Ashraf Jamal

Titled ‘Daylight Ghosts’, David Lurie’s solo exhibition at the Irma Stern museum evocatively
conjures the mysterious power of photography to evoke that which is hidden, which we
cannot or refuse to see, and which refuses the satisfaction we call ‘insight’. A record of six
weeks sequestered at NIROX, a sculpture park located in the Cradle of Humankind, Lurie’s
images are not a document of his residency, but a love-song scripted photographically,
which reminds us of the pathos which resides in the act of seeing.

One imagines oneself connected to the environment which contains us, and yet, gnawing at
the edges of our imagined composure is the acute-yet-inchoate sensation that our belonging
– our being in the world – is one which is also terribly fleeting and vulnerable. ‘How …
capture this perspective in landscape photographs in this achingly beautiful region’, Lurie
asks. ‘How … excavate below our conventional sight level to recover the views of myth and
memory that lie beneath a surface that conceals more than it reveals, given the … limitations
of the medium?”

Is it an archaeology which Lurie seeks to recover? Not quite. Rather, the ghosts which
emerge in daylight – the ghosts of myth and memory – seem to resist the closure which,
mistakenly, we ascribe to the photographic image. A tracing, rather than a recording, Lurie’s
photographs ask us to forego both disquiet and ease, the better to arrive at a constitutive
irresolution – neither history nor myth can truly explain itself, for they occupy a parallel realm
to ‘the conventional sight level’ which, typically, informs what we understand-imagine-feel
ourselves to be experiencing.

A ‘perspective in landscape’, Lurie’s images hark back to the picturesque in which, after J.M.
Coetzee, ‘a landscape … composes itself, or is composed by the viewer, in receding plains
… a dark coulisse on one side shadowing the foreground: a middle plane with a larger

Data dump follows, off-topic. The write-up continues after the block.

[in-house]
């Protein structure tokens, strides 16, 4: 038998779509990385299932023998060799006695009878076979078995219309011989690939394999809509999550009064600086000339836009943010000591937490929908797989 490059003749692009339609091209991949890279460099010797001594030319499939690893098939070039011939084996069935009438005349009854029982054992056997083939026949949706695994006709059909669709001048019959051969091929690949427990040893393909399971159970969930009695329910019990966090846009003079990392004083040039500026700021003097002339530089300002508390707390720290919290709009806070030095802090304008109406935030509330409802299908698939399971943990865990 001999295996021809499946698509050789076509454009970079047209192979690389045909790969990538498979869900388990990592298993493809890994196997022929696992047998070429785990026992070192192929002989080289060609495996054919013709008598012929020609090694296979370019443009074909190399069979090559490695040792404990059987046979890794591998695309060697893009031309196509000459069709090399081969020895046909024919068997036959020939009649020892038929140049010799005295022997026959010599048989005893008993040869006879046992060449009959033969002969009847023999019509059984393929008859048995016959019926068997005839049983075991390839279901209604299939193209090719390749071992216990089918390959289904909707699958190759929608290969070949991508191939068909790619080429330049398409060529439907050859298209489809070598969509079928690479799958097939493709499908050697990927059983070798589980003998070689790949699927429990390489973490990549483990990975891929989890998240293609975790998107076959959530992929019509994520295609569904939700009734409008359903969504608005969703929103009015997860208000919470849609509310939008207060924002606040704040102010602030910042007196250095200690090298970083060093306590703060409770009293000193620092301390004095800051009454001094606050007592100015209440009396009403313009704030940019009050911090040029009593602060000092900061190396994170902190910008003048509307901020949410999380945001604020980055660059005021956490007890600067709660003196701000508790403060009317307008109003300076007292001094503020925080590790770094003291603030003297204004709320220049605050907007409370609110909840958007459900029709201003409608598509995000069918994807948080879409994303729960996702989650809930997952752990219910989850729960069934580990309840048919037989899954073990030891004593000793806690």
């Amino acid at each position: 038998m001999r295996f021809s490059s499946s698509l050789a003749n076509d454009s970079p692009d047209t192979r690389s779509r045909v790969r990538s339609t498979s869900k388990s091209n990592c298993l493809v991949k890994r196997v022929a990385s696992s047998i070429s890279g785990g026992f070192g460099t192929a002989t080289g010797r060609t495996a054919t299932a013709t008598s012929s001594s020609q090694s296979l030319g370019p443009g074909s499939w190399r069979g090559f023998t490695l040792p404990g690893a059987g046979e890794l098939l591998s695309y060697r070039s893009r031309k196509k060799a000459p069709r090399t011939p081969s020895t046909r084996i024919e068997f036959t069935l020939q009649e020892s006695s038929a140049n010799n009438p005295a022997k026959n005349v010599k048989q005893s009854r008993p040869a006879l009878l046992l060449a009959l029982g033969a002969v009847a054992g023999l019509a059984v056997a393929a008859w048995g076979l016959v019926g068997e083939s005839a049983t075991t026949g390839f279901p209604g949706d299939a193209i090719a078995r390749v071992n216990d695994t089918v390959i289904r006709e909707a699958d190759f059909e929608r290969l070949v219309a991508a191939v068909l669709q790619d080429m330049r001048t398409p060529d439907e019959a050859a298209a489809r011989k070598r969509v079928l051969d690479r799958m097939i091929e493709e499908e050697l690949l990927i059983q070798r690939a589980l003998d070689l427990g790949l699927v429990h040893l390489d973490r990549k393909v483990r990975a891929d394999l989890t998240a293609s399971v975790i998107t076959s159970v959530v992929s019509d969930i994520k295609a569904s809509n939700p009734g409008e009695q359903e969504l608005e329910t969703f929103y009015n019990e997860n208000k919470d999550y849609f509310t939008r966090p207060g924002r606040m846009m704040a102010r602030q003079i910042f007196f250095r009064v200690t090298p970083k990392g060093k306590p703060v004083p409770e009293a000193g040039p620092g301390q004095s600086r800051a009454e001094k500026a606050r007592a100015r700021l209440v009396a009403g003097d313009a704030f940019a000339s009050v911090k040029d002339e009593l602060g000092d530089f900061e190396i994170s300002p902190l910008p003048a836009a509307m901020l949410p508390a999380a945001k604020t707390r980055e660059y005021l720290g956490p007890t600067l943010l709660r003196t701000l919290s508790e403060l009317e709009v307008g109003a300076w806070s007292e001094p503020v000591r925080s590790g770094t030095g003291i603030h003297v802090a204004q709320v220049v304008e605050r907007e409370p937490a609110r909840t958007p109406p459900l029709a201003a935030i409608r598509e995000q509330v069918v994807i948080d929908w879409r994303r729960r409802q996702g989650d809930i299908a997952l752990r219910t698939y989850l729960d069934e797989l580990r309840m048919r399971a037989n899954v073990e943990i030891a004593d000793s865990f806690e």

central figure such as a clump of trees; a plane of luminous distance’.

This viewpoint, structured as a composite of the close-up, medium, and long shot, expresses
the degree to which the picturesque – which as a term enters the English language in the
1600s – remains central to our pictorial imagination today. Lurie, however, is not wholly
convinced that this convention can truly bind us to the viewed world which we imagine
ourselves completed within. This is because the artist possesses a keenly contrary sense
that the eye and I, an acculturated optic and an acculturated idea of being, is
’achingly’ delusory.

‘The Cradle provides a key lens through which to view and comprehend … pivotal and
formative moments of South African history’, Lurie espouses. ‘A vantage point from which to
understand what it means to be human and what it meant and currently means to be South
African’. This espousal, in my view, is both compelling and fantastical. This is because the
artist hankers after a hidden truth which cannot be disclosed other than as a ruin, a
gravesite, a bank of broken rockery, a misted lake, a rocky escarpment, a calligraphic
arrested dance of water-logged reeds. In short, there are no glaringly evident historical facts
here, only traces of lost and intimated worlds.

Nevertheless, Lurie holds fast to the residue. Simon Schama – who Lurie references in the
preface to Daylight Ghosts – notes that ‘Even the landscapes that we suppose to be most
free of our culture may turn out, on closer inspection, to be its product … and this is a cause
not for guilt and sorrow but celebration’. In countering guilt, and along with it, suppression,
Schama asks us, more positively, to enshrine a joy which stems from the shredded grasp of